Establishing liability under the Fatal Accidents Act 1976
Establishing liability under the Fatal Accidents Act 1976

The following PI & Clinical Negligence guidance note provides comprehensive and up to date legal information covering:

  • Establishing liability under the Fatal Accidents Act 1976
  • Circumstances in which no claim can be brought
  • Factors that will reduce the percentage of the dependency claim
  • What is the standard of proof in establishing a claim for dependency?

A limited class of people who were dependent in some way on the deceased (ie dependants) are entitled to bring a claim under the Fatal Accidents Act 1976 (FAA 1976). See Practice Note: Law Reform Act or Fatal Accidents Act?

If death is caused by negligence which would have entitled the person injured to claim and recover damages, the person who would have been liable if death had not occurred will be liable to an action for damages, notwithstanding the death of the person injured. When a claim is brought on behalf of the dependants, a fresh cause of action is created, although the claim will only succeed if it can be shown that the deceased would have recovered damages if they were still alive.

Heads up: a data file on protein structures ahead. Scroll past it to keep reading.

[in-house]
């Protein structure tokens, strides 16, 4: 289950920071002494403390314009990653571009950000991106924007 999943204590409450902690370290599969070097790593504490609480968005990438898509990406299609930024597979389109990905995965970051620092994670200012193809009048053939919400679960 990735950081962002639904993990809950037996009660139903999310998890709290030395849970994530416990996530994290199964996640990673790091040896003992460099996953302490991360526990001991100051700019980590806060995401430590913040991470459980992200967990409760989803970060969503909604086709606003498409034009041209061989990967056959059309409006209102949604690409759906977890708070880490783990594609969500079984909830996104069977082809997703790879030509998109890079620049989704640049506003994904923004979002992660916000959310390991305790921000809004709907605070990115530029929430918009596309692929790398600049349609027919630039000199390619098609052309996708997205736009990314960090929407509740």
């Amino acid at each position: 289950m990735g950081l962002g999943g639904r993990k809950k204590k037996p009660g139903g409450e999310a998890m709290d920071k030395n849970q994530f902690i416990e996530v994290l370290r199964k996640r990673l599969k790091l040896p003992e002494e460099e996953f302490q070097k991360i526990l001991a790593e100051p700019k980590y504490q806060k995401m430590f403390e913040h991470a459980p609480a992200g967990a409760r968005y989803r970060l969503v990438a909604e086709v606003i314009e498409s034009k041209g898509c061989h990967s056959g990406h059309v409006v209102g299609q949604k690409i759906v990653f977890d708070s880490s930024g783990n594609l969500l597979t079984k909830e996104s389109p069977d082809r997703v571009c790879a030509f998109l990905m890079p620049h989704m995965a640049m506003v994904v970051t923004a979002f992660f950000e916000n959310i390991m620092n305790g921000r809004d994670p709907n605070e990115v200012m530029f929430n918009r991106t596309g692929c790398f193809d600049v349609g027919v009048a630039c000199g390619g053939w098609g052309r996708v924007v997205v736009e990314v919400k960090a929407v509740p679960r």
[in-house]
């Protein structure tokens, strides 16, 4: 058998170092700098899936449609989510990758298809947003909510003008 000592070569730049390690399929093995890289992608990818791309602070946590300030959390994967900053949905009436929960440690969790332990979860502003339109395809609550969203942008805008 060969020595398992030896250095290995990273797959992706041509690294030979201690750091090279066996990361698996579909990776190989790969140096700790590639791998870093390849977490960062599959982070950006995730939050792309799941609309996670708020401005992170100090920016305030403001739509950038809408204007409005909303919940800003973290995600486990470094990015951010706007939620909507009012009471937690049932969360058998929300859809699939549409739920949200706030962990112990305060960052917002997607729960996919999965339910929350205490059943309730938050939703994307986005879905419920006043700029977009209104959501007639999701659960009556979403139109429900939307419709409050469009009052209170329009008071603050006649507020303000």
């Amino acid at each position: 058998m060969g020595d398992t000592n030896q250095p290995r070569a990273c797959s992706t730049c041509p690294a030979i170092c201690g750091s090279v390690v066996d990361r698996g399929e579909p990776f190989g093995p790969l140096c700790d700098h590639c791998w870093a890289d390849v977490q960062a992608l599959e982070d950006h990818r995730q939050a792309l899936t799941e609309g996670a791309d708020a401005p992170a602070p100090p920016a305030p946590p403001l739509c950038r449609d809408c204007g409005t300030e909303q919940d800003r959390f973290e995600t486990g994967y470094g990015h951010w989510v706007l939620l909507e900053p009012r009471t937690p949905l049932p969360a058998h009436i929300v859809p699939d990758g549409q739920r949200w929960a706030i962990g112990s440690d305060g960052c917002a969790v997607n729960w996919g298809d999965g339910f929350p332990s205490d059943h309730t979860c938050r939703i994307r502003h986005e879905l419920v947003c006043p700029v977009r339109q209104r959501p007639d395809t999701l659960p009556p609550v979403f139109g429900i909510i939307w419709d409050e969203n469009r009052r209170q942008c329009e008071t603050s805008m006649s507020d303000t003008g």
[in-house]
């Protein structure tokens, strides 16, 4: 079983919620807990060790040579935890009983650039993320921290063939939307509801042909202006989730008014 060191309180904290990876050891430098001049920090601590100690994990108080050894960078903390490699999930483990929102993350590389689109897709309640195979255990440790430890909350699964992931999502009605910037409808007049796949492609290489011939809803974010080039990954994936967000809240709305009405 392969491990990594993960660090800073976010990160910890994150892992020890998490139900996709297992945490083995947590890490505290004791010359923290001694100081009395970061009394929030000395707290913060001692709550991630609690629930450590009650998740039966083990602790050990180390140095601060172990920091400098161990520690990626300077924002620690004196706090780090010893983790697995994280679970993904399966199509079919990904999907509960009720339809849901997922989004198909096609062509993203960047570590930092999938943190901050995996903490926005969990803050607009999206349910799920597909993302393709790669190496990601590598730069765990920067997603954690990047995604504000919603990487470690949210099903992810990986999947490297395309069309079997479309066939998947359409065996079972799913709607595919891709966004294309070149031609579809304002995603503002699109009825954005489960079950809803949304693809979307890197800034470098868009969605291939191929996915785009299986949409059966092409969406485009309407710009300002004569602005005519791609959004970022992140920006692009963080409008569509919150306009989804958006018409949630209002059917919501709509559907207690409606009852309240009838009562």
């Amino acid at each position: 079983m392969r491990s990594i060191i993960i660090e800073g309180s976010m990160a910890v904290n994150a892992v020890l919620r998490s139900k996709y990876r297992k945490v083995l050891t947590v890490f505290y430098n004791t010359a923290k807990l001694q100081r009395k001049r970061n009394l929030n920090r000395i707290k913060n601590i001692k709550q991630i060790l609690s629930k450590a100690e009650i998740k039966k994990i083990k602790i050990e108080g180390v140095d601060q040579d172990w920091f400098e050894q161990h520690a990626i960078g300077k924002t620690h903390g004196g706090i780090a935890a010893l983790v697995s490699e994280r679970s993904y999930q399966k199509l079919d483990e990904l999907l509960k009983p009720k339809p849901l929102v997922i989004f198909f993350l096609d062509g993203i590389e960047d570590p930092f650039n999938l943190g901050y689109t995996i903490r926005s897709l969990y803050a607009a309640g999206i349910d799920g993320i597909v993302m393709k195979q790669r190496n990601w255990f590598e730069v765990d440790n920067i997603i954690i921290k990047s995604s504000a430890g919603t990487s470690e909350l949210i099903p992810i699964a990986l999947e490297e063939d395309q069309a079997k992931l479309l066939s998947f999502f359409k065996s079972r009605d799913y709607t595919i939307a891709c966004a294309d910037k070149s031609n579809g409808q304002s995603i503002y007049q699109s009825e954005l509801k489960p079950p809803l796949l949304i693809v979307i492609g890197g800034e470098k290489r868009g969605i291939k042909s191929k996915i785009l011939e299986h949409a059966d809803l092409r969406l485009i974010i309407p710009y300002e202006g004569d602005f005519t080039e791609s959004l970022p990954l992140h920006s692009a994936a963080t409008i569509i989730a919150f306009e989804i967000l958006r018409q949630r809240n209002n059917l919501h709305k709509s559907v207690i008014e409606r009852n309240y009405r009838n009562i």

Damages, other than for bereavement, may be awarded as are proportioned to the injury resulting from the death to the dependants respectively.

Circumstances in which no claim can be brought

There are various circumstances in which, because of events during the deceased’s lifetime, or due to the way in which the accident occurred, there can be no dependency claim.

There can be no claim for dependency where:

  1. the deceased discontinued their own personal injury claim (in respect of the relevant tort) before they died (note that where such a claim was only discontinued after death by the estate then that